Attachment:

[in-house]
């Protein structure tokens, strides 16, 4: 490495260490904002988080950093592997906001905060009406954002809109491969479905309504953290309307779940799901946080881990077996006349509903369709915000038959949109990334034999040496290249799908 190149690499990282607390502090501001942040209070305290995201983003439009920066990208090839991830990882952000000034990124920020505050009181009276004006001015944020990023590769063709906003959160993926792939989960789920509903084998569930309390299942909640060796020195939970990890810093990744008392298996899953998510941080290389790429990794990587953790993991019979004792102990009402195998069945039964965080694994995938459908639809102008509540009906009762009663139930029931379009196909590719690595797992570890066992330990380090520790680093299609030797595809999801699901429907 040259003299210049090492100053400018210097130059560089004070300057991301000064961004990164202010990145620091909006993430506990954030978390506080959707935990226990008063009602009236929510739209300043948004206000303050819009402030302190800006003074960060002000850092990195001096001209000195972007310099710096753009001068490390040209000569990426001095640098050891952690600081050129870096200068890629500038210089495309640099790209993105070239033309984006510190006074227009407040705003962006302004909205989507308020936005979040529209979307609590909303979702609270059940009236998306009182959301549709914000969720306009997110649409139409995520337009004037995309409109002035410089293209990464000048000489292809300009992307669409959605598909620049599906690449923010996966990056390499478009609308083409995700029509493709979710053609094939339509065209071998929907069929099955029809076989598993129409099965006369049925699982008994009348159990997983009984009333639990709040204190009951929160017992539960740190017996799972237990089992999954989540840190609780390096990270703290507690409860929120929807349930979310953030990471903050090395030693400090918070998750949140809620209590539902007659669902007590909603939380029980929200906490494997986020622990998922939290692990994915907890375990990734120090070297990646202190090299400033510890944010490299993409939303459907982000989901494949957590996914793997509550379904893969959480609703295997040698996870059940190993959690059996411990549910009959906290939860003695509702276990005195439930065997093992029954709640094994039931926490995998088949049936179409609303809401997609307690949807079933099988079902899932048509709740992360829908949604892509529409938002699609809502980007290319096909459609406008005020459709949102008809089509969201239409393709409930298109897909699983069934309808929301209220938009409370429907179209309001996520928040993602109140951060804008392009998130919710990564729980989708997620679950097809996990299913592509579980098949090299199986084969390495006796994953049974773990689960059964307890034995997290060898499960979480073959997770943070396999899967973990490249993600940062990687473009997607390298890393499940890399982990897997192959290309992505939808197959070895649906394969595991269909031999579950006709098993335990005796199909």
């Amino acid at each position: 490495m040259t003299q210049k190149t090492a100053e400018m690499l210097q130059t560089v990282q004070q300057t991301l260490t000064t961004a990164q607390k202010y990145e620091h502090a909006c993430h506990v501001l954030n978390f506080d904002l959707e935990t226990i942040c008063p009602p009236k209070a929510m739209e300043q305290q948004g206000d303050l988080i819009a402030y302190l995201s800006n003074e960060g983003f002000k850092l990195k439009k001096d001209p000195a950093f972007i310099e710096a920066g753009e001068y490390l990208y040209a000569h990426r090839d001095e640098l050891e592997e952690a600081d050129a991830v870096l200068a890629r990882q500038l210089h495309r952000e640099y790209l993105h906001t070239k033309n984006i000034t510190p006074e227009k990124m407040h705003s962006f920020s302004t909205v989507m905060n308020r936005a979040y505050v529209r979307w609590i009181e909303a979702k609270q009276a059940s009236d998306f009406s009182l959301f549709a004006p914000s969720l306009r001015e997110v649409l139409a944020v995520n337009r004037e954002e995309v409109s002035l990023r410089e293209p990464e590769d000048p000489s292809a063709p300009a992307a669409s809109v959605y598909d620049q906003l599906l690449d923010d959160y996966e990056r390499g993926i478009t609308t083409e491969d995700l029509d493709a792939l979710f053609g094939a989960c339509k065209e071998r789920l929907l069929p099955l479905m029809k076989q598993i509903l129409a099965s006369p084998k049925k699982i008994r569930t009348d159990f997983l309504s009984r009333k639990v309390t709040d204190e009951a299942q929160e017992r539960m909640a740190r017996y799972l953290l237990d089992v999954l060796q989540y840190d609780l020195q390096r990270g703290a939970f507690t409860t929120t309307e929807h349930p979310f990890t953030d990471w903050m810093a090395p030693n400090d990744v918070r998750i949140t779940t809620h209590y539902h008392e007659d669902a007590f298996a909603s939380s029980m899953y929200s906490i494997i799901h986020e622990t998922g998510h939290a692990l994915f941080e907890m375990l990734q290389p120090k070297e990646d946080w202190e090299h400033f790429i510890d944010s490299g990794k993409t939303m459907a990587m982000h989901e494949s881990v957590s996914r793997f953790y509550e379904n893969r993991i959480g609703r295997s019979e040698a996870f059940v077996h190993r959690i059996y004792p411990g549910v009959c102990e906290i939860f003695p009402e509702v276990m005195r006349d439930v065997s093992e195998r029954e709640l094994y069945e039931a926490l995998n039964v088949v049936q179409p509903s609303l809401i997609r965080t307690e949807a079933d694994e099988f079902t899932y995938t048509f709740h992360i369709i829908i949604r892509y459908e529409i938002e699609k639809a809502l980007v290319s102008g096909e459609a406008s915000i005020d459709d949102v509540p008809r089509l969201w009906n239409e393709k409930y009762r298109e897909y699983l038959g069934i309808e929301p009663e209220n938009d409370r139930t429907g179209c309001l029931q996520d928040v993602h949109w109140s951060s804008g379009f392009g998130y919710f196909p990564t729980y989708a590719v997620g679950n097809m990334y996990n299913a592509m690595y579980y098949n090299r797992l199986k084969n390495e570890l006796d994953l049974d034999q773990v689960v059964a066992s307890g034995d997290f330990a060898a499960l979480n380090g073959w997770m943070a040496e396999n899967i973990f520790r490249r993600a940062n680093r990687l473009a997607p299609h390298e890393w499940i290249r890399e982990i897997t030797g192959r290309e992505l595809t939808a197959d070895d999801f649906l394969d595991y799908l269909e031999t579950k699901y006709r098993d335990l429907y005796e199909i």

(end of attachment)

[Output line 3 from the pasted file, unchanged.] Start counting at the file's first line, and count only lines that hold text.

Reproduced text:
């Amino acid at each position: 490495m040259t003299q210049k190149t090492a100053e400018m690499l210097q130059t560089v990282q004070q300057t991301l260490t000064t961004a990164q607390k202010y990145e620091h502090a909006c993430h506990v501001l954030n978390f506080d904002l959707e935990t226990i942040c008063p009602p009236k209070a929510m739209e300043q305290q948004g206000d303050l988080i819009a402030y302190l995201s800006n003074e960060g983003f002000k850092l990195k439009k001096d001209p000195a950093f972007i310099e710096a920066g753009e001068y490390l990208y040209a000569h990426r090839d001095e640098l050891e592997e952690a600081d050129a991830v870096l200068a890629r990882q500038l210089h495309r952000e640099y790209l993105h906001t070239k033309n984006i000034t510190p006074e227009k990124m407040h705003s962006f920020s302004t909205v989507m905060n308020r936005a979040y505050v529209r979307w609590i009181e909303a979702k609270q009276a059940s009236d998306f009406s009182l959301f549709a004006p914000s969720l306009r001015e997110v649409l139409a944020v995520n337009r004037e954002e995309v409109s002035l990023r410089e293209p990464e590769d000048p000489s292809a063709p300009a992307a669409s809109v959605y598909d620049q906003l599906l690449d923010d959160y996966e990056r390499g993926i478009t609308t083409e491969d995700l029509d493709a792939l979710f053609g094939a989960c339509k065209e071998r789920l929907l069929p099955l479905m029809k076989q598993i509903l129409a099965s006369p084998k049925k699982i008994r569930t009348d159990f997983l309504s009984r009333k639990v309390t709040d204190e009951a299942q929160e017992r539960m909640a740190r017996y799972l953290l237990d089992v999954l060796q989540y840190d609780l020195q390096r990270g703290a939970f507690t409860t929120t309307e929807h349930p979310f990890t953030d990471w903050m810093a090395p030693n400090d990744v918070r998750i949140t779940t809620h209590y539902h008392e007659d669902a007590f298996a909603s939380s029980m899953y929200s906490i494997i799901h986020e622990t998922g998510h939290a692990l994915f941080e907890m375990l990734q290389p120090k070297e990646d946080w202190e090299h400033f790429i510890d944010s490299g990794k993409t939303m459907a990587m982000h989901e494949s881990v957590s996914r793997f953790y509550e379904n893969r993991i959480g609703r295997s019979e040698a996870f059940v077996h190993r959690i059996y004792p411990g549910v009959c102990e906290i939860f003695p009402e509702v276990m005195r006349d439930v065997s093992e195998r029954e709640l094994y069945e039931a926490l995998n039964v088949v049936q179409p509903s609303l809401i997609r965080t307690e949807a079933d694994e099988f079902t899932y995938t048509f709740h992360i369709i829908i949604r892509y459908e529409i938002e699609k639809a809502l980007v290319s102008g096909e459609a406008s915000i005020d459709d949102v509540p008809r089509l969201w009906n239409e393709k409930y009762r298109e897909y699983l038959g069934i309808e929301p009663e209220n938009d409370r139930t429907g179209c309001l029931q996520d928040v993602h949109w109140s951060s804008g379009f392009g998130y919710f196909p990564t729980y989708a590719v997620g679950n097809m990334y996990n299913a592509m690595y579980y098949n090299r797992l199986k084969n390495e570890l006796d994953l049974d034999q773990v689960v059964a066992s307890g034995d997290f330990a060898a499960l979480n380090g073959w997770m943070a040496e396999n899967i973990f520790r490249r993600a940062n680093r990687l473009a997607p299609h390298e890393w499940i290249r890399e982990i897997t030797g192959r290309e992505l595809t939808a197959d070895d999801f649906l394969d595991y799908l269909e031999t579950k699901y006709r098993d335990l429907y005796e199909i």